I don’t know where we get this idea that hope is free, but it’s not. It cost Jeremiah more than seventeen shekels to buy his cousin’s field; he had to also trade in the option to despair in the face of destruction. That’s an expensive bargain.
Last year around this time, I was shilling desperately for Hope House. We had an offer to help us buy a building, and we couldn’t stay where we were. I couldn’t see how we could possibly raise the money to buy the building in time. We just didn’t seem like the kind of organization that was meant to get into the property owning business. I mean, we went to get a mortgage on the building, and we had to escrow a whole year’s worth of mortgage payments just to show that we were capable of making the payments.
We bought the field, though. We stood in the dark and committed to hope, and the wildest things started happening. Funds seemed to come out of nowhere, and we were able to buy the field.
This week at our board meeting, which we hold in the cosy seating area in our new building, the word escrow came up again. This time, the phrase was we should escrow some money for future building maintenance. I had to stop and ask what that meant, and the translation into regular English would be tucking money away to fix things that will break in the down the road.
We’re saving money to fix things that aren’t even broken yet. That’s a sense of stability that I didn’t see coming. We bought the field, and restoration is happening, and I will never stop being surprised at the grace of it all.
What’s your field? What’s your wild hope?
We heard from Penny about the Harvest of Gold project, here in town; the meeting is raising money for that as our Christmas project. It won’t surprise any of you to know that if I colored in my blank bulletin this morning, it would be for the Belize Friends School.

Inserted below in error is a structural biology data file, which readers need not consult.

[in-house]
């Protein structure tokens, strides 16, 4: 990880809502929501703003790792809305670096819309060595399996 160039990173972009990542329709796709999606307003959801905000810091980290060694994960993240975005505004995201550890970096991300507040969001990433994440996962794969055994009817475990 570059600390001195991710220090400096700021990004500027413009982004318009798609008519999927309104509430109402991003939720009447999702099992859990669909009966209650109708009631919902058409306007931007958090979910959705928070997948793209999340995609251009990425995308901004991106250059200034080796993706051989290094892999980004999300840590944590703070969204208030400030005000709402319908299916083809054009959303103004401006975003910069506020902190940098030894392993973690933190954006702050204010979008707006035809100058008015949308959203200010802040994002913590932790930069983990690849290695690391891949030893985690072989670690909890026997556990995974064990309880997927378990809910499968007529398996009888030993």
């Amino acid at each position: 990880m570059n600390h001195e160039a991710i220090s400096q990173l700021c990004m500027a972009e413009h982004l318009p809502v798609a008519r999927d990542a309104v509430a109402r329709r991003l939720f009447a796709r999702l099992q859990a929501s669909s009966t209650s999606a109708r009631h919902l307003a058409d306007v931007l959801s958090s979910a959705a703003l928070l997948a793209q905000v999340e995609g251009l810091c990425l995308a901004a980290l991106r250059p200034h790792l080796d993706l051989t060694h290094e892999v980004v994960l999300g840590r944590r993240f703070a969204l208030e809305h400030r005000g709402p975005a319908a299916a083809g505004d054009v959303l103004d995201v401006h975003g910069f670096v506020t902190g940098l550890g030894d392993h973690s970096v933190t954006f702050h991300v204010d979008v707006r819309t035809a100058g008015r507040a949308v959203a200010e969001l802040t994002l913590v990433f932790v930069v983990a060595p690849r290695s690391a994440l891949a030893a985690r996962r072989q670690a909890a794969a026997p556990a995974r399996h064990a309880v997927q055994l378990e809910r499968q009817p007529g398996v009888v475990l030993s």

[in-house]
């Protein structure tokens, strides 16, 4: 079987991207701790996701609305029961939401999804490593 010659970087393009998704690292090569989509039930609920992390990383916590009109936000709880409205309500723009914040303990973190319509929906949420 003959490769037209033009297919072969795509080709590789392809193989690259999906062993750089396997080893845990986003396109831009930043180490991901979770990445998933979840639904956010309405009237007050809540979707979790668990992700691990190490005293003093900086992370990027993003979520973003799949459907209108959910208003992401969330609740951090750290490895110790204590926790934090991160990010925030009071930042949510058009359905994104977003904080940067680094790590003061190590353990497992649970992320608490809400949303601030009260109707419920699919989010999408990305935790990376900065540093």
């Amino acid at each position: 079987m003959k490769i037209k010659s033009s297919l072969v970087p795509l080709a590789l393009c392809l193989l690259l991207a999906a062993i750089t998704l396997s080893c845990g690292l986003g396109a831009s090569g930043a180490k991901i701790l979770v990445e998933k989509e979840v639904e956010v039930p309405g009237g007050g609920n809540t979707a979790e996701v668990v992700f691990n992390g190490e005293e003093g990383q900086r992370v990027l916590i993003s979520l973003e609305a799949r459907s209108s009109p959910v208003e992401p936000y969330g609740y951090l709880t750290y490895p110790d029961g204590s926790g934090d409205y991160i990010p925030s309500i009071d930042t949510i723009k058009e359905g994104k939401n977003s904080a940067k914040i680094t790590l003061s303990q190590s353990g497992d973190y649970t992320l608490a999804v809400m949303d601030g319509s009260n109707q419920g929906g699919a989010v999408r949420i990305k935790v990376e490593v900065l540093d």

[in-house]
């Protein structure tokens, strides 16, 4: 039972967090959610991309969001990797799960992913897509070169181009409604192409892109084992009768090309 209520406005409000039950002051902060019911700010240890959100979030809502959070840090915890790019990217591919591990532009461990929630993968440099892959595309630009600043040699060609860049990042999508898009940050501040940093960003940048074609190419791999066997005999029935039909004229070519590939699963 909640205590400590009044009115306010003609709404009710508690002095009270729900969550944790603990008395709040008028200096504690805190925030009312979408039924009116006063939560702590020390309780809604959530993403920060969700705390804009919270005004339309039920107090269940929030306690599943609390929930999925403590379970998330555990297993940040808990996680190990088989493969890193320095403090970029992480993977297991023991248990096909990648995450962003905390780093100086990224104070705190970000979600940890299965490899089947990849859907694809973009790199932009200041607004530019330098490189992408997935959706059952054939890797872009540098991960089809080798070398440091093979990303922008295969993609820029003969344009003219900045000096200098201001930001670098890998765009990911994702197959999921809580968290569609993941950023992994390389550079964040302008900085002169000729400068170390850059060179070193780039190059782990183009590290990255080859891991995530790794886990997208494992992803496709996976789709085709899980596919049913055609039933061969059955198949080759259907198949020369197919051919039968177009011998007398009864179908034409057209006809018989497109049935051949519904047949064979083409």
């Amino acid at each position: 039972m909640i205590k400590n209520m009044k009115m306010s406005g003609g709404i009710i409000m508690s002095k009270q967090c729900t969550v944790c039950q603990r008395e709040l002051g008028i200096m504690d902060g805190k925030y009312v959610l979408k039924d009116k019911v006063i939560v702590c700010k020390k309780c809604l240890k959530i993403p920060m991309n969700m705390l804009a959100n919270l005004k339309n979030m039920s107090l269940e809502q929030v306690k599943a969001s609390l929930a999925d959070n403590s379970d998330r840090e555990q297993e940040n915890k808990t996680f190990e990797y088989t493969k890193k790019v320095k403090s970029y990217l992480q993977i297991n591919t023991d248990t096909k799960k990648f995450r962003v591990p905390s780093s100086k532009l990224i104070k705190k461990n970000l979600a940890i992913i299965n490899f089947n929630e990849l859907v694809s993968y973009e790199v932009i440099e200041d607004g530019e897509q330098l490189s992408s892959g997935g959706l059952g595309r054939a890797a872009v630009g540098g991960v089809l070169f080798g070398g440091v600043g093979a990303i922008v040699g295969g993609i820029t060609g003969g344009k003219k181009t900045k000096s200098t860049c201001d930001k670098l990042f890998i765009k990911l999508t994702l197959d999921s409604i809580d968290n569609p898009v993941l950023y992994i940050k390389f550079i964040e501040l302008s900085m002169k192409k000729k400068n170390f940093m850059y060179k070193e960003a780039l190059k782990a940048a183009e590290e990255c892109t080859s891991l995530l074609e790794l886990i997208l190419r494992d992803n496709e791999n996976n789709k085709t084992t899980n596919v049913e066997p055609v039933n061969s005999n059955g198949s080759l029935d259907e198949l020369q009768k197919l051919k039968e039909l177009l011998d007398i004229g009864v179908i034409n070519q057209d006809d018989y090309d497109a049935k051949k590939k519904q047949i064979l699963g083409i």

I’m more of a listmaker than an artist, so I’d fill the bulletin cover in with things I want for our ministry projects there. I might try to draw a taco, too, because I must have been hungry when the kids who went to Belize shared their slideshow with us; my clearest memory was of stories of a taco stand.
Maybe Belize is a field that you’re contemplating. Maybe it’s not. There’s a lot of land to be restored, Friends. We don’t lack for fields to buy, and I’m not using sermon time to pitch the Belize project to you. When I stand here in the pulpit, I’m not trying to sell you something. I’m just here to be honest with you about how faith stories work.
And these are two things I know about living faithful stories: you gotta get your tears out about the exile, and you still gotta buy the field. That’s how we live the Gospel, how we let our lives speak.
The probable outcome of investing yourself is heartbreak. You know this if you’ve ever tried it. That’s true even in the best of circumstances, even when things come out okay in the end. Caring and investing are the bravest things we do with our lives.
And as far as I can tell, the only thing scarier than that is the spectre of an uninvested life, a series of fields unbought, just dithering at the edges of the things that matter. No. We buy the field.
Redemption is a real possibility, Friends, and the brokenness we see around us doesn’t change that basic theological fact. It’s like we sang in our first hymn: Even the hour when wings are frozen // God for fledging time has chosen. We’re called to be the redeemers, working under the direction of the Redeeming One; we buy the field.
That’s what Jeremiah was prophetically doing, when he bought his cousin’s field; showing with his life that redemption is real and it’s what we have to be investing in.
It’s what we’re called to prophetically be about the work of, too. We buy the field. So take yourselves shopping for Christmas, Friends, and tell me about the fields you’re buying.